Future Focus: Three experts, one guide: Maximise online retail sales in Q4
A guide to boosting online sales during Q4 and into 2021
With another UK-wide lockdown – in place, generating online sales for your business as we head full steam towards Black Friday and the busy Christmas period will become ever more important.
Between them – Jaye Cowle, Ben Hocking and Katherine George – presented the latest Future Focus webinar sharing tools and tips on how you can maximise online sales for your business in Q4.
Google tools to help you with online sales.
From Jaye Cowle, founder of award-winning Google Premier Partner, Launch Online.
1) List your products on Google shopping, to take advantage of selected placements where your products can now show for free. Link your Google shopping merchant account with eCommerce systems such as Shopify and Woo Commerce to create a product feed.
2) Really focus on building reviews on Google or approved review aggregator websites; this will set you apart from the competition. Those ‘trust’ signals are important for consumer purchasing decisions.
3) Ensure your Google My Business account is up to date, especially opening hours, contact information and uploading products.
4) Make sure your eCommerce tracking is enabled in Google Analytics. The phone app for Google Analytics is efficient and handy to track your website traffic.
5) Ensure your product pages are marked up with structured data to tell search engines the cost of your product, delivery information and more. This will help boost organic rankings as well as show your product information in the search results.
What makes great content on social media?
From Katherine George, owner of international multi-award winning agency Oh So Social.
1) Think about sharing content about key dates like Thanksgiving, Black Friday and Last delivery dates before Christmas but also key topics that are trending. If anything is trending on Facebook and you write content around that you will be given preferential organic space on Facebook. Make sure trending content is relevant to your audience.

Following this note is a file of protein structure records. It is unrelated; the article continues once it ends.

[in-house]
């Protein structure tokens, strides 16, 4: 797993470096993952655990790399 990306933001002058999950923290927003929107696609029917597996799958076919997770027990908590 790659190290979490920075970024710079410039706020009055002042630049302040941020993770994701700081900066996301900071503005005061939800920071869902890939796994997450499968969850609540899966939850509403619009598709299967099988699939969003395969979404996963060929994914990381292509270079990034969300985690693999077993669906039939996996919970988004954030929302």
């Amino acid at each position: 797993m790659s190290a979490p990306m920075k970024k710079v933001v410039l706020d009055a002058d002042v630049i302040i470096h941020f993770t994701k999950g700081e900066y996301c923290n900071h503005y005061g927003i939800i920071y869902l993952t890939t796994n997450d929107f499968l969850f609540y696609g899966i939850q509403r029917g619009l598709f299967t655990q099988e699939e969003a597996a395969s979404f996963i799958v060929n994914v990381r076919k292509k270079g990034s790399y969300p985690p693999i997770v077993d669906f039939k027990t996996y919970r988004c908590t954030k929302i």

2) Speak directly with your customer: have one-to-one conversations and be ‘social’. Ignite conversation starters and share things people care about relevant to your business. People tend to engage positively to imagery in posts which include faces, this promotes a connection – especially this year.
3) Use emojis – these are a great way of translating human emotion if you don’t have time for video.
4) Have one message per post, don’t water down your message by trying to sell nine different product lines in one post.
5) Design video for sound off – most of us watch video with no sound.
What makes a great email campaign?
From Ben Hocking, Client Success Executive at independent Email Marketing Agency, Jarrang.
1) Pre-send planning: Ensure your purpose is clear, step back and think back about what you want to achieve. Is your idea realistic? Ensure the purpose and outcome is in harmony with other marketing activities. Make sure you have considered your send-time and make sure your database is segmented so the right audience receive the right email.
2) Strong subject lines: This is the biggest determinate factor as to whether your audience open your email or not. Keep it short, keep it concise: seven words is optimal. Emojis can be a fun way to stand out but use them appropriately and only use one emoji at a time. Questions are a good way to encourage open rates and personalisation. Don’t be ‘safe’, have fun with it and split test different ideas. Words like ‘discover’ and ‘explore’ work very well.
3) Imagery and Layout: Make it easy, simple, don’t cram in too much content: this will make it difficult for the reader to digest. The first image is so important – the rest of the copy can go to waste if the first image doesn’t ‘sell’ the rest of the content.
4) Content: Maintain the same tone of voice throughout. Emails don’t need to be long, give enough away but not too much. Leave them wanting more to encourage them to click through to your website. You should aim for around 60 words per story. If you do have long text, break it up as bullet points and use bold, italics. Your CTA is valuable, and it is the last chance to entice and encourage your reader to act.
5) Reporting: Analyse how you got on after sending your campaign. Consider vanity metrics as well as deeper metrics like direct and assisted revenue conversion rates. Correlate these metrics against tracking on Google Analytics.
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